Shopping and Retail in the UK

Whether you look at world class shopping destinations like Oxford Street or the influence of London Fashion week, the United Kingdom's position as a leading shopping and retail market is undeniable. In addition to France, Japan and the United States, the UK among the leading fashion and retail markets in the world. The United Kingdom is in fact one of the largest retail destinations in the world, placing second globally. There is also more global retail brands listed on the London Stock Exchange than any other exchange in the world. This position as a leading shopping destination and market has helped make the retail sector one of the most important segments of the UK economy.

The retail sector contributes approximately five per cent to the UK's gross domestic product (GDP) according to the UK Trade and Investment (UKTI). There are a number of reasons that make the UK an attractive destination for retailers, including the sheer size of the market with 60 million consumers making some 320 million transactions each and every week according to the British Retail Council (BRC). The UK also has a world class logistics and infrastructure network to support the retail sector, including meeting the distribution and warehousing needs of retailers. Universities and centres of excellence also provide research, training and talent for players in the retail sector. The UK is also the home of a well-established e-commerce market, with consumers spending more online per head than anywhere else in the world. In 2013, consumers in the UK spent about £91 billion online. This figure is predicted to grow by 17 percent year on year according to research by IMRG Cap-Gemini.

The retail sector is supported by thousands of shopping destinations in city centres, leisure parks and convenience hubs across England, Scotland, Wales and Northern Ireland. There are more than 17,000 shopping locations in the UK, according to UKTI. This includes more than 460 shopping centres that attract millions of shoppers each year. Major shopping centres include Trafford Centre in Manchester and Westfield Stratford City and Westfield London in the capital. Other top shopping destinations include the MetroCentre in Gateshead, Liverpool One, St. David's in Cardiff, and the Bullring in Birmingham. Some of the most popular and profitable city centre shopping destinations include London's Oxford Street, which is Europe's longest shopping street and boasts revenue of approximately £1.4 billion per year according to UKTI. Despite the proliferation of shopping centres and the growth of online shopping, high streets across the UK still generate over 40 per cent of total retail expenditure according to UKTI. The UK also hosts some of the world's most famous fashion events, such as London Fashion Week.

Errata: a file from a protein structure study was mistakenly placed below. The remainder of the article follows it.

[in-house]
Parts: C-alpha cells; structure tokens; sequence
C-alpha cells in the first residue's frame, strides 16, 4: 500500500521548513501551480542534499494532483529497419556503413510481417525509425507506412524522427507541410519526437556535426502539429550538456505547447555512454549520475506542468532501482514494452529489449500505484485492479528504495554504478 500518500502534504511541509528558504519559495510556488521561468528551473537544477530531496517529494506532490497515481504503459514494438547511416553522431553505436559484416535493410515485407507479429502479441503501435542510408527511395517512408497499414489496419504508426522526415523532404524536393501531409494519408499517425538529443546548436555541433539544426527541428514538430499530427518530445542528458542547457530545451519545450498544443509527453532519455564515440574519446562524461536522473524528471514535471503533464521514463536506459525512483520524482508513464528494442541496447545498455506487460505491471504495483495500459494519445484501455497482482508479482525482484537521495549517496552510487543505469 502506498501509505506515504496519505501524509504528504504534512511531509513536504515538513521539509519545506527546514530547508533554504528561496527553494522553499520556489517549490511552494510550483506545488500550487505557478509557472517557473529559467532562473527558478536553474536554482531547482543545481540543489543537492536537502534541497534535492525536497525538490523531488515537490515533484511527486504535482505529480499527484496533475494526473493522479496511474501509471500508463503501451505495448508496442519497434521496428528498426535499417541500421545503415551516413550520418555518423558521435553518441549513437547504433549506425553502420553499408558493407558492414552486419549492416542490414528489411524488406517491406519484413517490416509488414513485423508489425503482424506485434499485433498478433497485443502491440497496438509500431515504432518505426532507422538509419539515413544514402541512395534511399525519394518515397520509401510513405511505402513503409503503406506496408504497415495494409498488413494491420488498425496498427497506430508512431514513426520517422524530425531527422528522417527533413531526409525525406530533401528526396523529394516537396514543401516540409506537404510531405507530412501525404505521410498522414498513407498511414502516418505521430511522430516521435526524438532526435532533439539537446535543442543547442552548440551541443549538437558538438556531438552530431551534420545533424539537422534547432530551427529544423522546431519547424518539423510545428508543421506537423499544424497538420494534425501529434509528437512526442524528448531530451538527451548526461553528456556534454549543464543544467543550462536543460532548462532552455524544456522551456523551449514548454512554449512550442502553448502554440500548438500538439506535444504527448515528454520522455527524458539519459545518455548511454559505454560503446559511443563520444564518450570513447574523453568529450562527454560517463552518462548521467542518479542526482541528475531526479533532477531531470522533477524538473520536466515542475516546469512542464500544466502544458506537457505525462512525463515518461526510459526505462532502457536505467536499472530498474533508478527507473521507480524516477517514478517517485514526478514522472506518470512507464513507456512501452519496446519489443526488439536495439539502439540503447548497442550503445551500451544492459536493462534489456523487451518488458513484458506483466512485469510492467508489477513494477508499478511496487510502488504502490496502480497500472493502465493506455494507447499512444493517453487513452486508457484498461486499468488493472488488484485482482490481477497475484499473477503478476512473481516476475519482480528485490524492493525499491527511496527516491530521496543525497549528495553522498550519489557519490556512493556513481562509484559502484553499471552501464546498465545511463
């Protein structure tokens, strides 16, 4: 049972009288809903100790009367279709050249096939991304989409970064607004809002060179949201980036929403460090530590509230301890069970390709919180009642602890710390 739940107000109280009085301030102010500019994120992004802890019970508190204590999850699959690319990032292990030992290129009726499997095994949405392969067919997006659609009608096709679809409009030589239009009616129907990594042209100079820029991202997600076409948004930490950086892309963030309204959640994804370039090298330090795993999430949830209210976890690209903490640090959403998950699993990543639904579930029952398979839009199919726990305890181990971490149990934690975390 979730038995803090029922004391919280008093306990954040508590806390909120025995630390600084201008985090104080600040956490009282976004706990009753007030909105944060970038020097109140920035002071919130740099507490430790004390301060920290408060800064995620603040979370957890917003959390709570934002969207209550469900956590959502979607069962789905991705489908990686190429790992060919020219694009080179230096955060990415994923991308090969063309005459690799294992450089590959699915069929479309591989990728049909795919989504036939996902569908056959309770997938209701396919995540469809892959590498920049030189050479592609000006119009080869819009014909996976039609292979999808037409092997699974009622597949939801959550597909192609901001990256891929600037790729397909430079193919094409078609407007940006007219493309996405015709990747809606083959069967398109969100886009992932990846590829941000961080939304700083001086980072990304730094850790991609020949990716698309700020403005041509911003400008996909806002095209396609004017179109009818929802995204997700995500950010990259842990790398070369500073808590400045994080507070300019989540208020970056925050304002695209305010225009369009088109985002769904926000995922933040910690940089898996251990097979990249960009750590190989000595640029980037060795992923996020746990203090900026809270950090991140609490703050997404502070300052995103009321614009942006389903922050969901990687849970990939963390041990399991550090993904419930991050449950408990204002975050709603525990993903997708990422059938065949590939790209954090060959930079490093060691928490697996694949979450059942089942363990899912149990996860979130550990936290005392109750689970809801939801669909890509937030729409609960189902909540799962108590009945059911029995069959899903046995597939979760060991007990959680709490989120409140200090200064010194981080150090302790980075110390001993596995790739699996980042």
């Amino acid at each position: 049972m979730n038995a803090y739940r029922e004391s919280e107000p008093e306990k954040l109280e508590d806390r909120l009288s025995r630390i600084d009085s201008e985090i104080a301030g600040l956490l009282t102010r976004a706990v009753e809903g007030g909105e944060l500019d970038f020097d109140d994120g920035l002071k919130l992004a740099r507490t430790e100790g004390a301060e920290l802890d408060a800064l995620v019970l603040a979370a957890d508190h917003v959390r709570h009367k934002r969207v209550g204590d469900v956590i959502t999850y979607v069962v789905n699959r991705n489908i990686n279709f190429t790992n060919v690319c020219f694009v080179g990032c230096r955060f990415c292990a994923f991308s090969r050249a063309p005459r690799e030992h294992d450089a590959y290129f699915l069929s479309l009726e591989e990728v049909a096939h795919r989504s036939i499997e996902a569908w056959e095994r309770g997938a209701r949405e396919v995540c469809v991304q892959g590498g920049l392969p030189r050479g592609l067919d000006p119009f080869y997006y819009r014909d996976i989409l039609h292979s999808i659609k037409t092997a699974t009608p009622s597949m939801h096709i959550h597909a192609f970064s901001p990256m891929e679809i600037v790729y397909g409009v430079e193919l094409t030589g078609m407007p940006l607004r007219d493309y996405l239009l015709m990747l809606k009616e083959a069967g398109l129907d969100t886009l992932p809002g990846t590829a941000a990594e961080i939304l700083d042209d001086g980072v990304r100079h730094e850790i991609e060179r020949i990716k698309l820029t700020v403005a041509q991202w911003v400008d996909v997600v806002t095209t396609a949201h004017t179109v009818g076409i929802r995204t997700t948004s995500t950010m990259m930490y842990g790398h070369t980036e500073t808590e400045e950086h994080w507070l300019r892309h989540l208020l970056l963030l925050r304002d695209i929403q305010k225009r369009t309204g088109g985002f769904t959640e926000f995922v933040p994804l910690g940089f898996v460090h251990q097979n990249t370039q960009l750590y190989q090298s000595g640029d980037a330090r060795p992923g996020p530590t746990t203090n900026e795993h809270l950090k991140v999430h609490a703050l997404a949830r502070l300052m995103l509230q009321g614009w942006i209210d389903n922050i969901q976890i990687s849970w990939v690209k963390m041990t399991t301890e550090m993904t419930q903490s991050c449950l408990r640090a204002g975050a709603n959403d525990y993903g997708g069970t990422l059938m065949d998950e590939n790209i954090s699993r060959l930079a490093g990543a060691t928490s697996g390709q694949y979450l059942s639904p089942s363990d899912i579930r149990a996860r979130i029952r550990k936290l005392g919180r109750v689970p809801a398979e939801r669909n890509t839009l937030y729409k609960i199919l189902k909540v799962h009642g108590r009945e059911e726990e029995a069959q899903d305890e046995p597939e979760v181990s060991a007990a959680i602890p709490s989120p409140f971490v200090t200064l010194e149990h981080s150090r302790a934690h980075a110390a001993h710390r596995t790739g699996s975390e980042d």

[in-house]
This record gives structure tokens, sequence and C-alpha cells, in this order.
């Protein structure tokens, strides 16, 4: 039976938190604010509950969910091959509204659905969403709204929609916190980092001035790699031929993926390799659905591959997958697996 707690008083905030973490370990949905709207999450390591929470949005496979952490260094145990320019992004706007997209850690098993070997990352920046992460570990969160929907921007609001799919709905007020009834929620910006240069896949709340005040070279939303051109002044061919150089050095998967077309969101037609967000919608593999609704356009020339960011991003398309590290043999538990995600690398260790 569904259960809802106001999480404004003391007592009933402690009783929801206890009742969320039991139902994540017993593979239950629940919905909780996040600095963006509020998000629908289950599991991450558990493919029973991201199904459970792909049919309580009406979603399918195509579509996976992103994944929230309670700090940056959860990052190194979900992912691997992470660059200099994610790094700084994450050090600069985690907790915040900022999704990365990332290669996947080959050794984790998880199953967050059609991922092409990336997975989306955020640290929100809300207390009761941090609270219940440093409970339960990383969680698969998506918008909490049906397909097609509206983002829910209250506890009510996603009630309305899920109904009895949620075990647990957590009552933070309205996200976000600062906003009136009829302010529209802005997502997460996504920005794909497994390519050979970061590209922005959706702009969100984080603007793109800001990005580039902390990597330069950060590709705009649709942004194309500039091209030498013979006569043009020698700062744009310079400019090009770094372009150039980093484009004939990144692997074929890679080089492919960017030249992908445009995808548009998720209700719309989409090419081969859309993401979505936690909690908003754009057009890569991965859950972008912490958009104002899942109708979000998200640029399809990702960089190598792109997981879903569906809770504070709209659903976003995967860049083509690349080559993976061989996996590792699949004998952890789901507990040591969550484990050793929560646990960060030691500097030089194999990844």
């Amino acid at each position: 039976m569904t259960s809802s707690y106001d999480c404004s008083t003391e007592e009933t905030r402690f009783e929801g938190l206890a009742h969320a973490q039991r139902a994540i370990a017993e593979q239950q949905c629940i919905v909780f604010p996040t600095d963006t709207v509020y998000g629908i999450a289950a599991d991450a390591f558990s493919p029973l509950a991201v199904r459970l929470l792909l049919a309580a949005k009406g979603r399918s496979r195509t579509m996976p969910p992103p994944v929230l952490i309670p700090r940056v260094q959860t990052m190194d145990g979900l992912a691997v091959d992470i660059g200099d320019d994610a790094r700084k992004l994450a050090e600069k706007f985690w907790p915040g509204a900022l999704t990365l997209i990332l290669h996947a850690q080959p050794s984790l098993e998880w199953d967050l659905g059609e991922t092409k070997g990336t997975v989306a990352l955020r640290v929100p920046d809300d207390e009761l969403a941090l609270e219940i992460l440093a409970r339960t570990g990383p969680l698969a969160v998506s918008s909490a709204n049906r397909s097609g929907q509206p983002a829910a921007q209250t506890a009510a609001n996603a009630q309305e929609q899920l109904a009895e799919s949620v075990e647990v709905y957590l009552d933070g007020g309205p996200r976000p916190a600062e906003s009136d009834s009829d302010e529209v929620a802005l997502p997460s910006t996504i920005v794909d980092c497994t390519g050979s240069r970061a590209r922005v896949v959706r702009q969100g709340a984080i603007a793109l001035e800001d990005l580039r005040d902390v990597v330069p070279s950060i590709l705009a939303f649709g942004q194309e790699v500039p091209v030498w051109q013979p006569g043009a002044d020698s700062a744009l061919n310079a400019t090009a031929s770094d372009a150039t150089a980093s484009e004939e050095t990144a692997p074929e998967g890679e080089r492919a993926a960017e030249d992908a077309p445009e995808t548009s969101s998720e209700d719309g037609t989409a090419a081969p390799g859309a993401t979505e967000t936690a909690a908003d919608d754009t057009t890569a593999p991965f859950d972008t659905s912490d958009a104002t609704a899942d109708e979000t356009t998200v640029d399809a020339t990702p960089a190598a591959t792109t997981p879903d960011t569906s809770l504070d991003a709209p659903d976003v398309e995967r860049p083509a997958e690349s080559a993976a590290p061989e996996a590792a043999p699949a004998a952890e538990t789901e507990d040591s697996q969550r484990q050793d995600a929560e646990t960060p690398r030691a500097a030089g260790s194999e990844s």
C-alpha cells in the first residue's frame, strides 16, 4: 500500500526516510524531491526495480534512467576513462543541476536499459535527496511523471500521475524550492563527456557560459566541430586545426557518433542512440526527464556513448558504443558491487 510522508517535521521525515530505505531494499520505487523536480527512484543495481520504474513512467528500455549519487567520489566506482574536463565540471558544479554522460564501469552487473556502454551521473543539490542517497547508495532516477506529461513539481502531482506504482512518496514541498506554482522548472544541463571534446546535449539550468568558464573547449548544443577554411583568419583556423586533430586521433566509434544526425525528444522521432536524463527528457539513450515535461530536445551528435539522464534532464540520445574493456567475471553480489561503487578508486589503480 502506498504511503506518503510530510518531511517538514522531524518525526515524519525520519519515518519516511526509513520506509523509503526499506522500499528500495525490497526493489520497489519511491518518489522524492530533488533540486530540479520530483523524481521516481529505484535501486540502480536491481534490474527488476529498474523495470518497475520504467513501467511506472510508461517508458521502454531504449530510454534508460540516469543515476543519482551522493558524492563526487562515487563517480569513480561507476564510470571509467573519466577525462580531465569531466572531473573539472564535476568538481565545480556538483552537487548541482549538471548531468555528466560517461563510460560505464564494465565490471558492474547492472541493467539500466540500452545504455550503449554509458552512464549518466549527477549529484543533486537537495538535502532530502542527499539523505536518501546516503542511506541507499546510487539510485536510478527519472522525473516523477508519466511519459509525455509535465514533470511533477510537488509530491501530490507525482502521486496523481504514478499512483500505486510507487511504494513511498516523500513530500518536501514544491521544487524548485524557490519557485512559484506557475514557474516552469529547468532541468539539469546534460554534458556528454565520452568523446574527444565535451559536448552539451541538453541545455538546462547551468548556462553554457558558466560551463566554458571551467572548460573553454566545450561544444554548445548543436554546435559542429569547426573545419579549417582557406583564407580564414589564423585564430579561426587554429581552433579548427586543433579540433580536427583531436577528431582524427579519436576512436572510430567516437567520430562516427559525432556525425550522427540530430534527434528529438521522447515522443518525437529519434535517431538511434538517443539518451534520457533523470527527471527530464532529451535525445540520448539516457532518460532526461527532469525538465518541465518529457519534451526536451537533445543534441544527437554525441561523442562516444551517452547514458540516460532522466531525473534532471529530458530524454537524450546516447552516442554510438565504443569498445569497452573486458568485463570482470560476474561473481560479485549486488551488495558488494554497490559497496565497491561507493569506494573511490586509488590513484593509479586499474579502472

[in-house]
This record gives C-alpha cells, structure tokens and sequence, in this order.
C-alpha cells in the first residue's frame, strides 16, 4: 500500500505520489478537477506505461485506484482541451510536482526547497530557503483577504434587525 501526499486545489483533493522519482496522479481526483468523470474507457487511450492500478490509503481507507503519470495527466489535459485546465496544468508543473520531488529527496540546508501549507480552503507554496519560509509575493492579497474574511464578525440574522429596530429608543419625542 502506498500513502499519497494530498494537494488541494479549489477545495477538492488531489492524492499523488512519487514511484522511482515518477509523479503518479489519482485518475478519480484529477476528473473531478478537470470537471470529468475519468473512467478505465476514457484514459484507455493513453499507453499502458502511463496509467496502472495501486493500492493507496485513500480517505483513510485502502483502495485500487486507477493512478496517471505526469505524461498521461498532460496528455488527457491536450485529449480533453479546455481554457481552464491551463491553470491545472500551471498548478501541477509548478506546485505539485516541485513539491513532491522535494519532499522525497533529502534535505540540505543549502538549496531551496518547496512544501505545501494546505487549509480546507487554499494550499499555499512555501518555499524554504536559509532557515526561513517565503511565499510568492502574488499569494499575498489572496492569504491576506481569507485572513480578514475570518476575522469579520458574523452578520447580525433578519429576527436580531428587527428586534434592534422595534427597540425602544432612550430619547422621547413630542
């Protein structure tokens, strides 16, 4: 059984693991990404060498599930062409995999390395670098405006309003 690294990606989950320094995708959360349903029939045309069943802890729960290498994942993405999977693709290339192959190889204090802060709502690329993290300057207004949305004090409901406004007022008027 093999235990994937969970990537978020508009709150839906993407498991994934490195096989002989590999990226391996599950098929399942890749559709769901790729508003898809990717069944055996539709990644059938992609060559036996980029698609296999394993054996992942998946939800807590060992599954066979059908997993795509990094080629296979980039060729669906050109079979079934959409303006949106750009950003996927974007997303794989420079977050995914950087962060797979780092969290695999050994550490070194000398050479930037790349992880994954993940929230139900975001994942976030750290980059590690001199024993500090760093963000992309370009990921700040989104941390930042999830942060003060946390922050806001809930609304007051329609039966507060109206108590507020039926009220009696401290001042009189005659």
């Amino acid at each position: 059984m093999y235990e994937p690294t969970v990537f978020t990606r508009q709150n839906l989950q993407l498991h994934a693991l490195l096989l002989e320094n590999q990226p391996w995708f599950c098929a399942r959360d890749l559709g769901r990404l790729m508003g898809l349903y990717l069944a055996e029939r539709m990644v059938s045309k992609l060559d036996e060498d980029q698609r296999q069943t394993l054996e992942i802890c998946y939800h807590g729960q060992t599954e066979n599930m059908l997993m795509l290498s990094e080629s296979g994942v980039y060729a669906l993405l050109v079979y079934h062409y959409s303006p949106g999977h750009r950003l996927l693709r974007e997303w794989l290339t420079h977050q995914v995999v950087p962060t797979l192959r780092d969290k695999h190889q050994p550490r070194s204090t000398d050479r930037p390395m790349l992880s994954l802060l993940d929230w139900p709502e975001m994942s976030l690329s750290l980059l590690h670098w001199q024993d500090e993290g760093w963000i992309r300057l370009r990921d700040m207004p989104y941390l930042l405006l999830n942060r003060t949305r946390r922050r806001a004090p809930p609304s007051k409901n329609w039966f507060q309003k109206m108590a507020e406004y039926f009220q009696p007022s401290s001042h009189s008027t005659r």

With a strong retail sector and world famous shopping destinations, it is little wonder that a significant number of workers in the UK are employed in the sector. The retail sector is the UK's largest private sector employer. It employs approximately three million people, according to the BRC. Many retail workers are part-time, and a majority of these works enjoy the flexibility that retail employment opportunities provide. The UK's labour productivity in the retail continues to grow, and at a significantly higher rate than elsewhere in Europe. For example, the sector rose by over 40 per cent between 1995 and 2007 according to the BRC. This compares to growth of less than 10 percent in France and Germany.

In addition to being the home of outlets for leading international fashion brands and retailers, the UK has also produced some of the world's most recognisable labels including Burberry, Paul Smith and Ted Baker. It is also home to major retailers such as Next, Burton, Dorothy Perkins, and others. Whether you look at visitor statistics at top shopping centres in London and Manchester or the size of the retail workforce, the UK's retail sector is a significant economic driver.